Love locks: a new trend for hopeless romantics

By Ashley Hay 8 December 2010
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A public display of celebrations and tributes is fast growing on a picturesque oceanside bridge.

FOR MORE THAN TWO decades now they’ve been materialising around the world: tiny mementoes of important milestones that begin as private, individual sentiments but seem to spark immediate imitation.

They are ‘love locks’: padlocks engraved with names, dates or messages that mark a union, a birth, a death – even just a special day – and are then attached to a public structure, such as a fence, a gate or a bridge.

The custom has clouded beginnings: it can be traced back to ancient China although this latest incarnation sprang up in eastern European cities in the 1980s. Now a new collection is adding its weight to the Sea Cliff Bridge, on the Illawarra escarpment, 60 km south of Sydney, NSW.

Clipped to the railings of the bridge’s southern and northern approaches, the locks create a catalogue of memories. Some are blank, their messages secret; others have rough marks scratched with whatever was to hand. Some are chains of locks, celebrating numerous events: grandparents marking an anniversary, their children’s anniversaries, the births of grandchildren; lovers marking engagements, then weddings.

Outing the original ‘lockers’

There are large locks engraved with ornate decorations – hearts, gum leaves, the distinct shape of the continent. There are even locks celebrating the place itself: “Beautiful country. Wish I lived here.”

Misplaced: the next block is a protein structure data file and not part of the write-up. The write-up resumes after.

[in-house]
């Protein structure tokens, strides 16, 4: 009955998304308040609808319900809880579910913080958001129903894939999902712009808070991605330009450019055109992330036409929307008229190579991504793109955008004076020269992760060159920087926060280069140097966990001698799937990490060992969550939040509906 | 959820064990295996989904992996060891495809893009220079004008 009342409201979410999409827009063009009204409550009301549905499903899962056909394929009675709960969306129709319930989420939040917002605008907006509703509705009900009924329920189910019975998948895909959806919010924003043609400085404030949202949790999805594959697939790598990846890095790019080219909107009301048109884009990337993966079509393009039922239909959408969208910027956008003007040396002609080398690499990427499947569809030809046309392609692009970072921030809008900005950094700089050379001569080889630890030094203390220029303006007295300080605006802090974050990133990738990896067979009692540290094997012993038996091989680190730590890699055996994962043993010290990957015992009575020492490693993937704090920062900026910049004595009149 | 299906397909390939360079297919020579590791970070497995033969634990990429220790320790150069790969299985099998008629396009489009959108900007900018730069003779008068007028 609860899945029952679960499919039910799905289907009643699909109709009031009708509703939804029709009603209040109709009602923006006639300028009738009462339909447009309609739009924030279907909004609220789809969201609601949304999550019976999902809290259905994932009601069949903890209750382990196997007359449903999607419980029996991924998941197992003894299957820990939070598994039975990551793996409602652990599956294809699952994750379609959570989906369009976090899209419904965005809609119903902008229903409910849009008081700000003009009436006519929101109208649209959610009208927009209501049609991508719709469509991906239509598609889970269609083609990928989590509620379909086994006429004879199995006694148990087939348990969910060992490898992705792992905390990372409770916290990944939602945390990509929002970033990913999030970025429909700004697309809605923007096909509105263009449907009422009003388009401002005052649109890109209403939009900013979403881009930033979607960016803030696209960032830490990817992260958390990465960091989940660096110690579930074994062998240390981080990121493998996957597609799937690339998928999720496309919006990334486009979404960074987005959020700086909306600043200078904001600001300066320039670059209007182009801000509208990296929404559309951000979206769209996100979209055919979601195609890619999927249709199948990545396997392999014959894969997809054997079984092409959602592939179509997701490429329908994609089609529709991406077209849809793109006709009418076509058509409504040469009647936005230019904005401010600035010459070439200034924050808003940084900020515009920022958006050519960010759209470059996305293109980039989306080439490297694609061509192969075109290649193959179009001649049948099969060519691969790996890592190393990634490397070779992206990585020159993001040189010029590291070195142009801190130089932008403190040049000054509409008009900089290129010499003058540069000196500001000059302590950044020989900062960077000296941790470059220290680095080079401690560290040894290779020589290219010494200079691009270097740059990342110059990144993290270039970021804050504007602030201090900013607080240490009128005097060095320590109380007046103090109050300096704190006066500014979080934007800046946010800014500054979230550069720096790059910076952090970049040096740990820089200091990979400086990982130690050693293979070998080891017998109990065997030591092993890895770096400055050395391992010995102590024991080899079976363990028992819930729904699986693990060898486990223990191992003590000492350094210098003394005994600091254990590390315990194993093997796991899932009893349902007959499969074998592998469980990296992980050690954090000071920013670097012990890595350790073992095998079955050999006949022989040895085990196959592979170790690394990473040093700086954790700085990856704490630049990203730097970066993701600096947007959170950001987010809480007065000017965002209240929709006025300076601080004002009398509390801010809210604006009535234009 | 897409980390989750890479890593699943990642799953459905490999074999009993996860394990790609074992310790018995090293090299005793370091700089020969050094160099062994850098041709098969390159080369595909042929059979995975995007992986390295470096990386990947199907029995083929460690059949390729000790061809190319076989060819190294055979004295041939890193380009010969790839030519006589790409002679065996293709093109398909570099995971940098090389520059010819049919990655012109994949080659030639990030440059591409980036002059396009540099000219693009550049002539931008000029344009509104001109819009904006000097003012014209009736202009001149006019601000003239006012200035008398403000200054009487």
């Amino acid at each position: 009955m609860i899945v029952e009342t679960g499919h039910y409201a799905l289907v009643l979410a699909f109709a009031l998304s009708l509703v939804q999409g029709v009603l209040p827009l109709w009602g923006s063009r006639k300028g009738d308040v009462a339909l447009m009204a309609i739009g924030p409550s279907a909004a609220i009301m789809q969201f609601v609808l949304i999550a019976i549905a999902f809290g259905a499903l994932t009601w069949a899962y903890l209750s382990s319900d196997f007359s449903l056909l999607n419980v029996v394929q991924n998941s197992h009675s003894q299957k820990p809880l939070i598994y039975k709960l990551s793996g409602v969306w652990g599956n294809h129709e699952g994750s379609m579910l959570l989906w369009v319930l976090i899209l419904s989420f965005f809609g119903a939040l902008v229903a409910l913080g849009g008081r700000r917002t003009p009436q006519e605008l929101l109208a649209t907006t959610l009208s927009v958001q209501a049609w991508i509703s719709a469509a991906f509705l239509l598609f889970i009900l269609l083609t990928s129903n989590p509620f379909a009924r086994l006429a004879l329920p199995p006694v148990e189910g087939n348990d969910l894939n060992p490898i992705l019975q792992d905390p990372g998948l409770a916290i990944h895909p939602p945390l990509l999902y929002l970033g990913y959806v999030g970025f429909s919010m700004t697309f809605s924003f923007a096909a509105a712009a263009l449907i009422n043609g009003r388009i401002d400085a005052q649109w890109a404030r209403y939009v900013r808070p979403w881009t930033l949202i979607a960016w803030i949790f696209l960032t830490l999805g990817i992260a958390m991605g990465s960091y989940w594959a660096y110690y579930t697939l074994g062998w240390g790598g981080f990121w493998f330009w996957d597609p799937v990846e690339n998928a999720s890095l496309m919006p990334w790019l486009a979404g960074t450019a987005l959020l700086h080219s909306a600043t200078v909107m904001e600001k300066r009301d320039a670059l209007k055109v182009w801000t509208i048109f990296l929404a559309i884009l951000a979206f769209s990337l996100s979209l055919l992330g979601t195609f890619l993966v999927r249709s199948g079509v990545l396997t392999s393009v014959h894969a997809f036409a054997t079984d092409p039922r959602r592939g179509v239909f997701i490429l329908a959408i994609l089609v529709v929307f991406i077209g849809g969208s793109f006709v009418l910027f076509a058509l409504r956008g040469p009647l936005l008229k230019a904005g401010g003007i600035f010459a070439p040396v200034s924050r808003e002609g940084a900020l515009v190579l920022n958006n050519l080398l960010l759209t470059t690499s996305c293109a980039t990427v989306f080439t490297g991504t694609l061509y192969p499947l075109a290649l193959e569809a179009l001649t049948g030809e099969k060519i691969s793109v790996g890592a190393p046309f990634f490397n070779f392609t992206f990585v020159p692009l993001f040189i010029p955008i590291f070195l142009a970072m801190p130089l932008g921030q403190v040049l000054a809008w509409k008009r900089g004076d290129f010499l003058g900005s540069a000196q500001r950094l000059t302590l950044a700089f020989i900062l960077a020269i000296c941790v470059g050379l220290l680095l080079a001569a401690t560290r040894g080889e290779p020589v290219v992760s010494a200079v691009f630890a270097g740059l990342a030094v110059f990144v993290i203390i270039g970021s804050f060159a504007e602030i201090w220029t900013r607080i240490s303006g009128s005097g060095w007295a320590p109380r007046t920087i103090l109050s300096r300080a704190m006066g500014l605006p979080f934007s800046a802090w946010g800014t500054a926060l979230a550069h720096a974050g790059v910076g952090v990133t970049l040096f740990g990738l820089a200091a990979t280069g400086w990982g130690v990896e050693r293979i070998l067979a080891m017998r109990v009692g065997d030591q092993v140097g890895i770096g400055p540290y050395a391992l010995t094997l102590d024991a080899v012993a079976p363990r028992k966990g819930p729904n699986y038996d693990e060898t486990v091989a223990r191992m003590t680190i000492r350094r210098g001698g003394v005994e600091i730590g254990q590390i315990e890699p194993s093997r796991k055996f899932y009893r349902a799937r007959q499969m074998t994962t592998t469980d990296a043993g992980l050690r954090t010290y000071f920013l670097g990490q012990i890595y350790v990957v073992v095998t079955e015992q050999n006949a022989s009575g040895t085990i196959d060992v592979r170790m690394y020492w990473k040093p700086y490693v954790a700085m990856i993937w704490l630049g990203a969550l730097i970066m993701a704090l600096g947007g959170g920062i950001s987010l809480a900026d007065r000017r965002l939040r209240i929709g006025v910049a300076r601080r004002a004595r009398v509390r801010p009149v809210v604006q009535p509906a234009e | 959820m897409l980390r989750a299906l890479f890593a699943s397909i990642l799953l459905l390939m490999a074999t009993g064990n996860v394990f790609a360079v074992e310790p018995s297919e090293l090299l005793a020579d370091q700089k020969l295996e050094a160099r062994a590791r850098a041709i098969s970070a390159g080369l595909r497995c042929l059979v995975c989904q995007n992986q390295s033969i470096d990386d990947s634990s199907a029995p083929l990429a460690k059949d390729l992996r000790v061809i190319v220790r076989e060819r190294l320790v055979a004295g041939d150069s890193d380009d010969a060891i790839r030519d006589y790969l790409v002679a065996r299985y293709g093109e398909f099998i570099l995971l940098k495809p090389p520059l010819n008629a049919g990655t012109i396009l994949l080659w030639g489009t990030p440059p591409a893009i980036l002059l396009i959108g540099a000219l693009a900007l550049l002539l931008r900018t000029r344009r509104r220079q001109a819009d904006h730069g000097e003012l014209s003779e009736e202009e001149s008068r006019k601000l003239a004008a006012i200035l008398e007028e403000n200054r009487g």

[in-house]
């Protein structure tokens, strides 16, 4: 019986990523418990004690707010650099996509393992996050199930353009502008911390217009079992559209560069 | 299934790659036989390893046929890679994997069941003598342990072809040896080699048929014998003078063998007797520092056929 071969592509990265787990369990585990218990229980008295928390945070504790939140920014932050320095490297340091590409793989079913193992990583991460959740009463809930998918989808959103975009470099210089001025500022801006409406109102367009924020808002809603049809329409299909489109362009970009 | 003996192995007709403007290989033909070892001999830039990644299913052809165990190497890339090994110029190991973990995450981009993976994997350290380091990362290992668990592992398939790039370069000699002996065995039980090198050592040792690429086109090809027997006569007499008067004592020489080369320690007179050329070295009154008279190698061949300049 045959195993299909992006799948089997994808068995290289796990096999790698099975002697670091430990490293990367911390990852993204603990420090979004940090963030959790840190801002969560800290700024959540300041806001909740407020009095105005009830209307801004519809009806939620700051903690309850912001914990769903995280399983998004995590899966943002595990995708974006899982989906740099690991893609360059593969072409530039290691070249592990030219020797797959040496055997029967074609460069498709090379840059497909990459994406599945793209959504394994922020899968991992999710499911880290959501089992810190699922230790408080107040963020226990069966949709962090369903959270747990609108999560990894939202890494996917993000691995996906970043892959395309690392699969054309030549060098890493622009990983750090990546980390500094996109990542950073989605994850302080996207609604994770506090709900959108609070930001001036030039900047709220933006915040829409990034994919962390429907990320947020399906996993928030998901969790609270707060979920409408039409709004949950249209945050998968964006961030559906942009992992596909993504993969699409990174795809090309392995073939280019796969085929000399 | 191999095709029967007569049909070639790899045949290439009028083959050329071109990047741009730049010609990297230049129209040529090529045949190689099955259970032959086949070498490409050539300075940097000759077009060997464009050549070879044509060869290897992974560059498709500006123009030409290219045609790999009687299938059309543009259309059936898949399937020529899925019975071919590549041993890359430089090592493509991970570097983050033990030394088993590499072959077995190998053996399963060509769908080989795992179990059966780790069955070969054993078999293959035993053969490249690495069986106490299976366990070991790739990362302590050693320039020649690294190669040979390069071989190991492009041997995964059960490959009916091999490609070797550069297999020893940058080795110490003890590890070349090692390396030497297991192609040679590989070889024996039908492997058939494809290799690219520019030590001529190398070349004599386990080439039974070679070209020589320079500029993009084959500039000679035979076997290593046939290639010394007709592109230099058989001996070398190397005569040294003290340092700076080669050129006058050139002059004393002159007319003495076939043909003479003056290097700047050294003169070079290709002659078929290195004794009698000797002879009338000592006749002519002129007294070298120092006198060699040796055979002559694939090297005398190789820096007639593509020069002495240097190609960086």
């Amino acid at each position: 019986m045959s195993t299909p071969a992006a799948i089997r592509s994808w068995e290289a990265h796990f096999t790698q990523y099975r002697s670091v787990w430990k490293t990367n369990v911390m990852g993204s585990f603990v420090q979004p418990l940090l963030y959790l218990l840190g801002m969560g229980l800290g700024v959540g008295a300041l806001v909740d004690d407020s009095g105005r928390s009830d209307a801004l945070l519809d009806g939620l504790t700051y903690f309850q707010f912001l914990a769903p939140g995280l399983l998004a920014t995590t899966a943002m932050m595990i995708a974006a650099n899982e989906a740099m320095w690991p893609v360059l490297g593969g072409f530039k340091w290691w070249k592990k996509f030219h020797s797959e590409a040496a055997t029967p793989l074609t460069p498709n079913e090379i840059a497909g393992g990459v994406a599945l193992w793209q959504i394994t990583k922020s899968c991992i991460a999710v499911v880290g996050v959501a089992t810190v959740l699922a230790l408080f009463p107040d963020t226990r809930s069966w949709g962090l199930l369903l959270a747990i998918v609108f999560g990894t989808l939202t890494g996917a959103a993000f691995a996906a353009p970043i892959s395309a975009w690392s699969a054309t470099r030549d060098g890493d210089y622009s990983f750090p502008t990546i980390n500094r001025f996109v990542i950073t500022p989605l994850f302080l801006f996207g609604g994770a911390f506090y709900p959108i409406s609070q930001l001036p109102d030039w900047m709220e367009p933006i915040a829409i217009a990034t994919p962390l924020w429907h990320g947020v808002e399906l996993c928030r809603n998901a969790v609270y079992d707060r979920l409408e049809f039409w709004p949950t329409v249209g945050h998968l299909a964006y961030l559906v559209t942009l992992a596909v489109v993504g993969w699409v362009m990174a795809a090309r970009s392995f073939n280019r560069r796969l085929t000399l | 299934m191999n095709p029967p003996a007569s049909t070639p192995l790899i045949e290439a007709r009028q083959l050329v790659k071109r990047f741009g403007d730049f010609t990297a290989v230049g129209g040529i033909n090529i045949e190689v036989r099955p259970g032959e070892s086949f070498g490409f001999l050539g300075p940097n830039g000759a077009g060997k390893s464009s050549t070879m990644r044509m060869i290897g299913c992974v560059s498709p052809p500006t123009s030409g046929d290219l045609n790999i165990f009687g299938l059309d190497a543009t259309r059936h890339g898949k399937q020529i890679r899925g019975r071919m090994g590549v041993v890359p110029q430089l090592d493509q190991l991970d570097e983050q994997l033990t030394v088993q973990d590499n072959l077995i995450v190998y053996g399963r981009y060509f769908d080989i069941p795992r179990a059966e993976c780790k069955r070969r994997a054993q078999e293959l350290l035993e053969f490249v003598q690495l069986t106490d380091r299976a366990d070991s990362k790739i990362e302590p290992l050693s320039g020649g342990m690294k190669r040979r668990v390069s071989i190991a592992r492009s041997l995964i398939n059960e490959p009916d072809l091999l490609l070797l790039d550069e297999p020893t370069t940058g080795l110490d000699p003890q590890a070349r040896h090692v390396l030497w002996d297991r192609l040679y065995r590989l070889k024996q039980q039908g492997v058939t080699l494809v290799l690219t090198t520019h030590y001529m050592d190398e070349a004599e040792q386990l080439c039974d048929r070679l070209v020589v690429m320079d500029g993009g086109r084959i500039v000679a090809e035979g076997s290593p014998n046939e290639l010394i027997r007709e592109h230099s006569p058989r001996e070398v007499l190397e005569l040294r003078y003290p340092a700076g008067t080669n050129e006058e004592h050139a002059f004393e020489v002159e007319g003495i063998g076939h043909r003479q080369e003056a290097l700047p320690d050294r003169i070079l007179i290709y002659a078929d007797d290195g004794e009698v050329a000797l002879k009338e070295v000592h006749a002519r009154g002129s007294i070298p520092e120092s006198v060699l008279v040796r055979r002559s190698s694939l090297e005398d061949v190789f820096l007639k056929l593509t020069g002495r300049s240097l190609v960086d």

What makes these love locks a little different is that the owners of the first lock are known. John and Faye Ireland of Helensburgh, NSW, had seen such locks in Italy’s La Cinque Terre and the opening of the Sea Cliff Bridge in 2005 coincided with their 40th wedding anniversary.

“I just clipped one on as far along as I could get without being seen,” says John. “People were walking by  – I didn’t know if it was legal or not [and] if I might get in trouble.” He says that before long, they noticed “two, then three, then four”. Then a story came out about the locks in the local paper, and a relative outed the couple as the original ‘lockers’.

“It just kept going,” says John. “People in town all know it’s me – and the husbands want to kill me for it.” John and Faye go back once a month to see their own lock and how its companion crop is flourishing. “Even Elvis has left one,” John says with a laugh. “It says, ‘I’ll be back’.”

Source: Australian Geographic Jul – Sep 2010